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Carmack Considers Cell Phone MMOG 78

fistfullast33l writes "John Carmack's new cell phone game Orcs and Elves, which debuted at E3 to some fanfare, has led the famous developer to think about expanding his mobile gaming presence. Carmack said in an interview with CNN that he is interested in a massively multiplayer sequel. 'I have absolutely no interest in going and competing with Blizzard in the high end of that market, but a cell phone version might be interesting,' Carmack is quoted as saying. Even more interesting is his comment in the interview that game engines really overlook security. The article indirectly quotes him as saying 'while id Software is especially careful to lock down its game engines, companies that license and make changes to those engines often aren't as focused, which could open the door to disaster.'"
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Carmack Considers Cell Phone MMOG

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  • by mu22le (766735) on Thursday May 18, 2006 @12:44PM (#15359089) Homepage Journal
    A PSP has a better graphic hardware, a wider screen, is easier to handle and has WiFi support.

    If only WiFi was a little more widespread I'm pretty sure a MMOG for the PSP (or the Nintendo DS) would be a much better idea. I'd finally had something to do each time I have to spend 1 hour in the subway.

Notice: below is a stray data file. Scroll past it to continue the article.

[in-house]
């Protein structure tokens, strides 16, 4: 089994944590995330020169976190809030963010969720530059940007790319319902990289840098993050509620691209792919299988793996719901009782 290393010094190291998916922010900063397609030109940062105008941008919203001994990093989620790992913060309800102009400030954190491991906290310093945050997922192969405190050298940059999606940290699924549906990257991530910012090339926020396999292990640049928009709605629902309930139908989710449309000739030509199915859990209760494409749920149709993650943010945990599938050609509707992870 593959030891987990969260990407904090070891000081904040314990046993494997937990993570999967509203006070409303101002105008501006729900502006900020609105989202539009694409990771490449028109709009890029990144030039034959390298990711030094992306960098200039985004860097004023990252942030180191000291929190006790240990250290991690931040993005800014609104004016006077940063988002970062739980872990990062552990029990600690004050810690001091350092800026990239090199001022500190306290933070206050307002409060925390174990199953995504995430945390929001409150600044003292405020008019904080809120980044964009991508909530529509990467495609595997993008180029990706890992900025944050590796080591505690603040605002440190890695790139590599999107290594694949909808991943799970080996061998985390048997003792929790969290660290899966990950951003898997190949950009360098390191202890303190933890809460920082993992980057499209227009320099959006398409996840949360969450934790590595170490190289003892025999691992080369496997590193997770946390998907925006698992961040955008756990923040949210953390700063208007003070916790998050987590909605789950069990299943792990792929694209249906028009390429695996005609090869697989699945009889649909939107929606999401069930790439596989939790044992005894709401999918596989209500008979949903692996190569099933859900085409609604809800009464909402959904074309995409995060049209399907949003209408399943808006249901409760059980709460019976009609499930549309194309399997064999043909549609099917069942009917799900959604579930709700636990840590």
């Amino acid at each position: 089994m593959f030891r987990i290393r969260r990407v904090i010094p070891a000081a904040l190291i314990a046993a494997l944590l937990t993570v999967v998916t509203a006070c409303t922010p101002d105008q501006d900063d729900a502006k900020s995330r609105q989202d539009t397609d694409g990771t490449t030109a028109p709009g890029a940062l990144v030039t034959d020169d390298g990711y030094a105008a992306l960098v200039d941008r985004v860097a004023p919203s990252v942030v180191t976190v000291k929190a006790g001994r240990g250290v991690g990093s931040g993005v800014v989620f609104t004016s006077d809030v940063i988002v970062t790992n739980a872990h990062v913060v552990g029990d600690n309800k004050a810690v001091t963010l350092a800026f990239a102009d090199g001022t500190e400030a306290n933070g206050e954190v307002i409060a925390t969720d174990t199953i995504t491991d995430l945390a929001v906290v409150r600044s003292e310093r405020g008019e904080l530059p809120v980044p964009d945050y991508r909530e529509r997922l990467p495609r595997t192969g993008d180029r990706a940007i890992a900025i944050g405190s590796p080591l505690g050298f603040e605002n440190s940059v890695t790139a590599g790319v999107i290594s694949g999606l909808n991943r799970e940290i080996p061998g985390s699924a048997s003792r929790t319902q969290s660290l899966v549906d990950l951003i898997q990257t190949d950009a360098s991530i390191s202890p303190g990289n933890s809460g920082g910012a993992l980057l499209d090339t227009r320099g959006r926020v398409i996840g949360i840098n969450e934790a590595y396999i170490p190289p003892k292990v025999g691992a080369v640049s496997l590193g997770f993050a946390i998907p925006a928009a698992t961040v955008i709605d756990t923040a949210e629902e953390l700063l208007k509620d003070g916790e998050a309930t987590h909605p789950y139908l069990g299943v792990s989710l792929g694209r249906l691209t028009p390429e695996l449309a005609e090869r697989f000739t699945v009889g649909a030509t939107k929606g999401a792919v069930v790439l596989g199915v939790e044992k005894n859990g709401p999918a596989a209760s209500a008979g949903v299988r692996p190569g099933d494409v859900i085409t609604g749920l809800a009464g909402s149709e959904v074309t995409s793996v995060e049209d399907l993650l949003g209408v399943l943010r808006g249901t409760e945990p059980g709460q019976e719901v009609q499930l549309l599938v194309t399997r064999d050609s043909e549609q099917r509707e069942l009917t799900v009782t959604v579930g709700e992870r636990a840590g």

• Re:Data Cost? (Score:2, Insightful)

    by bunions (970377) on Thursday May 18, 2006 @12:54PM (#15359210)
    I'd be curious to find out just exactly how many people "a lot" is. My gut tells me it's a pretty small number, but my gut has been known to lie to me before.
  • Re:Data Cost? (Score:3, Insightful)

    by rholliday (754515) on Thursday May 18, 2006 @03:32PM (#15360585) Homepage Journal
    I can see that, but a MUD would take a lot more focus. You can take in the general situation on a graphical game at a glance, and give commands with a simple interface. A MUD requires reading the situation in text repeatedly and typing commands for everything. Doesn't strike me as casual enough for a cell phone gamer, not to mention the annoyance of typing things on those keyboards or numberpads.

Computers are unreliable, but humans are even more unreliable. Any system which depends on human reliability is unreliable. -- Gilb